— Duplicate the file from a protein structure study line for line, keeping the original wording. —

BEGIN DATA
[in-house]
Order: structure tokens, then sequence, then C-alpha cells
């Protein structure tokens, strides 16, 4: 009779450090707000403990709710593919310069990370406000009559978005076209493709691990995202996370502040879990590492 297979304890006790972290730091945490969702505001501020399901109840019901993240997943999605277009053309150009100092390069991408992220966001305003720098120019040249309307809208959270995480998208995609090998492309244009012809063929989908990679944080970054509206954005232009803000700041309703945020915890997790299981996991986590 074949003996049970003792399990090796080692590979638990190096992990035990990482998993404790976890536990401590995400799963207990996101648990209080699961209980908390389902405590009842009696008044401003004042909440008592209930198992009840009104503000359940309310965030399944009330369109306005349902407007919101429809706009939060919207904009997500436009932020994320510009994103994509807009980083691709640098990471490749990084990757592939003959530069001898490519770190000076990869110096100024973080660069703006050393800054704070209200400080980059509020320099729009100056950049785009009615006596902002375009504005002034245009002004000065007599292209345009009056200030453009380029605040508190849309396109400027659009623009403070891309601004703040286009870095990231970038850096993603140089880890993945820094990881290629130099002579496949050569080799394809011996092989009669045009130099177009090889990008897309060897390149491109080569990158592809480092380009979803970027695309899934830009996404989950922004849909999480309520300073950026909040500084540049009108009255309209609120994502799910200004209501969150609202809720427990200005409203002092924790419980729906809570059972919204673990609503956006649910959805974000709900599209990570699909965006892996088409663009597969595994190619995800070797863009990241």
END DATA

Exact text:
[in-house]
Order: structure tokens, then sequence, then C-alpha cells
């Protein structure tokens, strides 16, 4: 009779450090707000403990709710593919310069990370406000009559978005076209493709691990995202996370502040879990590492 297979304890006790972290730091945490969702505001501020399901109840019901993240997943999605277009053309150009100092390069991408992220966001305003720098120019040249309307809208959270995480998208995609090998492309244009012809063929989908990679944080970054509206954005232009803000700041309703945020915890997790299981996991986590 074949003996049970003792399990090796080692590979638990190096992990035990990482998993404790976890536990401590995400799963207990996101648990209080699961209980908390389902405590009842009696008044401003004042909440008592209930198992009840009104503000359940309310965030399944009330369109306005349902407007919101429809706009939060919207904009997500436009932020994320510009994103994509807009980083691709640098990471490749990084990757592939003959530069001898490519770190000076990869110096100024973080660069703006050393800054704070209200400080980059509020320099729009100056950049785009009615006596902002375009504005002034245009002004000065007599292209345009009056200030453009380029605040508190849309396109400027659009623009403070891309601004703040286009870095990231970038850096993603140089880890993945820094990881290629130099002579496949050569080799394809011996092989009669045009130099177009090889990008897309060897390149491109080569990158592809480092380009979803970027695309899934830009996404989950922004849909999480309520300073950026909040500084540049009108009255309209609120994502799910200004209501969150609202809720427990200005409203002092924790419980729906809570059972919204673990609503956006649910959805974000709900599209990570699909965006892996088409663009597969595994190619995800070797863009990241």